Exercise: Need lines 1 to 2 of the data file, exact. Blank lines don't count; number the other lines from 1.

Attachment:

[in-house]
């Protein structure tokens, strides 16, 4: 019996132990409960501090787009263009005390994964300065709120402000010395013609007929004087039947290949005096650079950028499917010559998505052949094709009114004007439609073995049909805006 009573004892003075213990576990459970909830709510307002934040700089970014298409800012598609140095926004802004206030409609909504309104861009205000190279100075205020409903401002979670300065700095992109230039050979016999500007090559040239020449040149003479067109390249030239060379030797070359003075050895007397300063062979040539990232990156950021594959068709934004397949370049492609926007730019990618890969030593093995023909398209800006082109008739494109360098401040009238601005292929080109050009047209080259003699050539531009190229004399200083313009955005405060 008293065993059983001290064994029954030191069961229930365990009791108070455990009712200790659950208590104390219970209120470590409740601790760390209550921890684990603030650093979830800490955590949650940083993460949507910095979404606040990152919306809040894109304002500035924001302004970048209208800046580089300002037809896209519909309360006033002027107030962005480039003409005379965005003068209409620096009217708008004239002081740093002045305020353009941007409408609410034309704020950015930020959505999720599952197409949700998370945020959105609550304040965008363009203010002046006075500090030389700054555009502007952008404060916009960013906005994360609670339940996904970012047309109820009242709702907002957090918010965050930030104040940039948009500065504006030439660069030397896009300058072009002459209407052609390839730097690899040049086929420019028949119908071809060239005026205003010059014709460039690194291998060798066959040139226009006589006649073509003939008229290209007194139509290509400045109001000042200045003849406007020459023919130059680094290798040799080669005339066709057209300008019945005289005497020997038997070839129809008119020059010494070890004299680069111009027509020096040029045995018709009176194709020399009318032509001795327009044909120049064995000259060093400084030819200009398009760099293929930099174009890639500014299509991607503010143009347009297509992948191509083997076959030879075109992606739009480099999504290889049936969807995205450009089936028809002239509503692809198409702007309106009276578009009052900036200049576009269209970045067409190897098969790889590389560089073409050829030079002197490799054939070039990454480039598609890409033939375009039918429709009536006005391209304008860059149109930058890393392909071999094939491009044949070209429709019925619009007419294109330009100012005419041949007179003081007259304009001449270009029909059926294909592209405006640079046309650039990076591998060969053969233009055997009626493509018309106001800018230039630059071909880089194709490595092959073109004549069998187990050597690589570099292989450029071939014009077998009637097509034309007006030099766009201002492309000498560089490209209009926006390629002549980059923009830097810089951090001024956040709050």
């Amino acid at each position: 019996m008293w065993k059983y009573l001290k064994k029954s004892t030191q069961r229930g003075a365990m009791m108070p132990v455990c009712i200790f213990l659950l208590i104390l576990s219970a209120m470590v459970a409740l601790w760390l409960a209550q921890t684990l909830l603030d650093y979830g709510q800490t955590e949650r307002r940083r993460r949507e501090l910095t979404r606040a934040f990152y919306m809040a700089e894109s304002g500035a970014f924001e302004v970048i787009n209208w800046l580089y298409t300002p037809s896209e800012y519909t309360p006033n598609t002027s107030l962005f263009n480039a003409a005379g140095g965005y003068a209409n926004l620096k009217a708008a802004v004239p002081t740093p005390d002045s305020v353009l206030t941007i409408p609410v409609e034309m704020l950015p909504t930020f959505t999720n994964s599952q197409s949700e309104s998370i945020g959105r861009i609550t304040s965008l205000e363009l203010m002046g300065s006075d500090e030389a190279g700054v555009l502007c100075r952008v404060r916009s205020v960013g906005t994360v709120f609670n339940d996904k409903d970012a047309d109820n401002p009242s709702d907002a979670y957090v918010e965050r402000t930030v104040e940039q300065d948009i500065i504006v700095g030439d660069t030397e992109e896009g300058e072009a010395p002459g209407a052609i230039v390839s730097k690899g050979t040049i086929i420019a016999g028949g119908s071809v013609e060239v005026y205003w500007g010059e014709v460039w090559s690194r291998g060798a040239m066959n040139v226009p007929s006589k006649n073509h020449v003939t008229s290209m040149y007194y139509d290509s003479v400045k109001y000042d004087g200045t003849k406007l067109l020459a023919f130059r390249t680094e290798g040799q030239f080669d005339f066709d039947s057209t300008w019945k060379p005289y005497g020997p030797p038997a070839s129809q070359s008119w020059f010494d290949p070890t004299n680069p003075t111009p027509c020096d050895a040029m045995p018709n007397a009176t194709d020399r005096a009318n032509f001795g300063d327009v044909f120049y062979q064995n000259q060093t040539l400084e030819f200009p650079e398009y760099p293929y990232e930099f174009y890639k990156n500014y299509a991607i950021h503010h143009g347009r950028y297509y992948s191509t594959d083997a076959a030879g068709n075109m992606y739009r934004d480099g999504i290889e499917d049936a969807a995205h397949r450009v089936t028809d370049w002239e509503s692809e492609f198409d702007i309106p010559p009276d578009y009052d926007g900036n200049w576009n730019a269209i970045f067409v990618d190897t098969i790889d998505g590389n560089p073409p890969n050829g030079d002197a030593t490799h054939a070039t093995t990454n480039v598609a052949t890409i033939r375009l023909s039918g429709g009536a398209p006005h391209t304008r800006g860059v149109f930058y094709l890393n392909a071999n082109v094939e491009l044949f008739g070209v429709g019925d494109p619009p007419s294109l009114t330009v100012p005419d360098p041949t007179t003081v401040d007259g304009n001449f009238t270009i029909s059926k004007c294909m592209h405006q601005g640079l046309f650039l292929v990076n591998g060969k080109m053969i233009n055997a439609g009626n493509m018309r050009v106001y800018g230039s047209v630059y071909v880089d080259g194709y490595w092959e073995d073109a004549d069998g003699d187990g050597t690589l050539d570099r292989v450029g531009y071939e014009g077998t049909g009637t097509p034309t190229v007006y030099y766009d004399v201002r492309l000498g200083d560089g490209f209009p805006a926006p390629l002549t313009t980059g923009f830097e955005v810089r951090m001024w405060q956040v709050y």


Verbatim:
[in-house]
């Protein structure tokens, strides 16, 4: 019996132990409960501090787009263009005390994964300065709120402000010395013609007929004087039947290949005096650079950028499917010559998505052949094709009114004007439609073995049909805006 009573004892003075213990576990459970909830709510307002934040700089970014298409800012598609140095926004802004206030409609909504309104861009205000190279100075205020409903401002979670300065700095992109230039050979016999500007090559040239020449040149003479067109390249030239060379030797070359003075050895007397300063062979040539990232990156950021594959068709934004397949370049492609926007730019990618890969030593093995023909398209800006082109008739494109360098401040009238601005292929080109050009047209080259003699050539531009190229004399200083313009955005405060 008293065993059983001290064994029954030191069961229930365990009791108070455990009712200790659950208590104390219970209120470590409740601790760390209550921890684990603030650093979830800490955590949650940083993460949507910095979404606040990152919306809040894109304002500035924001302004970048209208800046580089300002037809896209519909309360006033002027107030962005480039003409005379965005003068209409620096009217708008004239002081740093002045305020353009941007409408609410034309704020950015930020959505999720599952197409949700998370945020959105609550304040965008363009203010002046006075500090030389700054555009502007952008404060916009960013906005994360609670339940996904970012047309109820009242709702907002957090918010965050930030104040940039948009500065504006030439660069030397896009300058072009002459209407052609390839730097690899040049086929420019028949119908071809060239005026205003010059014709460039690194291998060798066959040139226009006589006649073509003939008229290209007194139509290509400045109001000042200045003849406007020459023919130059680094290798040799080669005339066709057209300008019945005289005497020997038997070839129809008119020059010494070890004299680069111009027509020096040029045995018709009176194709020399009318032509001795327009044909120049064995000259060093400084030819200009398009760099293929930099174009890639500014299509991607503010143009347009297509992948191509083997076959030879075109992606739009480099999504290889049936969807995205450009089936028809002239509503692809198409702007309106009276578009009052900036200049576009269209970045067409190897098969790889590389560089073409050829030079002197490799054939070039990454480039598609890409033939375009039918429709009536006005391209304008860059149109930058890393392909071999094939491009044949070209429709019925619009007419294109330009100012005419041949007179003081007259304009001449270009029909059926294909592209405006640079046309650039990076591998060969053969233009055997009626493509018309106001800018230039630059071909880089194709490595092959073109004549069998187990050597690589570099292989450029071939014009077998009637097509034309007006030099766009201002492309000498560089490209209009926006390629002549980059923009830097810089951090001024956040709050």